UK National Museum of Computing trustees publish damning letter about treatment by Bletchley Park trust

Here's some further detail on yesterday's disturbing news about the Bletchley Park trust's management of the museum -- firing volunteers with decades of service with no notice, evicting collections, and doing everything it can to separate the Bletchley Park exhibits from the National Museum of Computing, which is on the Bletchley site and pays a substantial rent to the trust.

Now the trustees of the National Museum of Computing -- which contains a replica of the Colossus II and the Tunny, early computers that played a key role in Bletchley's wartime history -- have written an open letter detailing their grievances against the Bletchley Trust, which appears to be doing everything it can to marginalise and exclude the National Museum and its exhibits.

I'm a donor to Bletchley and the NMOC, and was a member of the Bletchley Friends until recently. The National Museum of Computing is an important facility that complements Bletchley's own exhibits, and without which, Bletchley is much poorer. The Bletchley Trust's repudiation of the people and institutions that kept the site open and operational, saving it from ruin, is a disgrace. Even worse, of course, was the business of surrendering editorial control of its exhibits to corporate sponsors, but there's something especially contemptible about gratuitous cruelty that goes beyond a mere breach of intellectual integrity.

The National Museum of Computing is an independent charity on the Bletchley Park estate. It occupies Block H, a hugely significant part of Bletchley Park since it is the home of Colossus and the world's first purpose-built computer centre. For these premises TNMOC must pay to the Bletchley Park Trust very substantial rent and utilities amounting to more than £100,000 per year.

TNMOC is very much opposed to the fragmentation of Bletchley Park currently being undertaken by the Bletchley Park Trust. One facet of this fragmentation is the removal of TNMOC's Colossus and Tunny Galleries from Bletchley Park Trust tours and the isolation of historic Block H. TNMOC trustees are disappointed that Colossus Rebuild is not to be interpreted to the public as an integral part of the Bletchley Park story as envisaged in the Bletchley Park Trust's successful Heritage Lottery Fund bid.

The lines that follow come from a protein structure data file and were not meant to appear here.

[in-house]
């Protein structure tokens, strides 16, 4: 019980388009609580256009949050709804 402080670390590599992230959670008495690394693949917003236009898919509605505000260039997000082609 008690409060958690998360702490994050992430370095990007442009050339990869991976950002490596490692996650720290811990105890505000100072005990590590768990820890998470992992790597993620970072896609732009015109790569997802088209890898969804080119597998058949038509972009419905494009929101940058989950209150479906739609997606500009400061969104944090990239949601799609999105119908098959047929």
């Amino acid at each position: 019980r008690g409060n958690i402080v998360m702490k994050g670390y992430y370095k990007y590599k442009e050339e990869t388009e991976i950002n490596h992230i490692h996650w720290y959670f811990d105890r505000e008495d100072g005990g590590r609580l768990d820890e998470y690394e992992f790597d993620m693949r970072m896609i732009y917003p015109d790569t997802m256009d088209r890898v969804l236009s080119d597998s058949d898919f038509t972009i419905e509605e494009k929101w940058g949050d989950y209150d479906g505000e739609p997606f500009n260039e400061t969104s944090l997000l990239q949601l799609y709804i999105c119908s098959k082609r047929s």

Our records show that the numbers of Bletchley Park visitors coming to Block H to see the Colossus Rebuild are declining as a direct result of Bletchley Park Trust actions. Today most Bletchley Park Trust visitors miss the key experience of seeing the Colossus Rebuild and the Tunny machine in action and thereby miss out on key working exhibits representing the outstanding pinnacle of the World War II code-breaking story.

Negotiations with the Bletchley Park Trust to achieve a fair and equitable financial arrangement to give all Bletchley Park fee-paying visitors access to Colossus and Tunny have proved exceedingly difficult. The Bletchley Park Trust's current action to erect gates and barriers between its own display area and Block H will almost certainly prove divisive.

TNMOC wants to see the whole Bletchley Park site reach its full potential in honour of the men and women who worked at Bletchley Park during World War II. This can be achieved by ensuring that all stakeholders are properly consulted and represented in the revitalisation of the conservation area that constitutes the whole of Bletchley Park. The need for change, sensitively managed and involving all stakeholders, is essential to ensure the future of a vibrant Bletchley Park which will be inspiring for young people and future generations.

"Deciphering dissent" at Bletchley Park. TNMOC trustees' statement.

(Thanks, Bill!)

Notable Replies

  1. Generally under UK law an employer must give a weeks notice for each year worked up to twelve weeks notice. Likewise a worker is entitled to have a written contact of employment even if they work on a casual basis for more than a year. So if someone has been volunteering for many years I'd be surprised if it could be lawful for Bletchley park to just close the door on them and tell them to leave on the spot. I wonder how a 'wrongful dismissal / unfair dismissal' claim would play out in the case where the volunteer is not paid a salary but still works for the organisation. My guess is the volunteers could sue for their unpaid wages which should be at least the UK minimum, and for their unfair and wrongful dismissal, and that they would win at a tribunal automatically. They should explore if that is possible, if only to teach the management at Bletchley park some manners.

  2. I finally managed to get to Bletchley late last year and found the place to be a confusing mess with no one really giving you any idea what was there or wasn't. Okay they are volunteers but it was clear even then that the management didn't want people finding their way to the computing museum as there where any signs or clear indications of what was there. It was literally here is you ticket have fun if you can find it.

    It was a truly weird experience. I want to go back to make sure I get into the museum of computing just to annoy the Bletchley trust.

  3. Kimmo says:

    I thought this comment in the other thread was potentially the most astute observation there...

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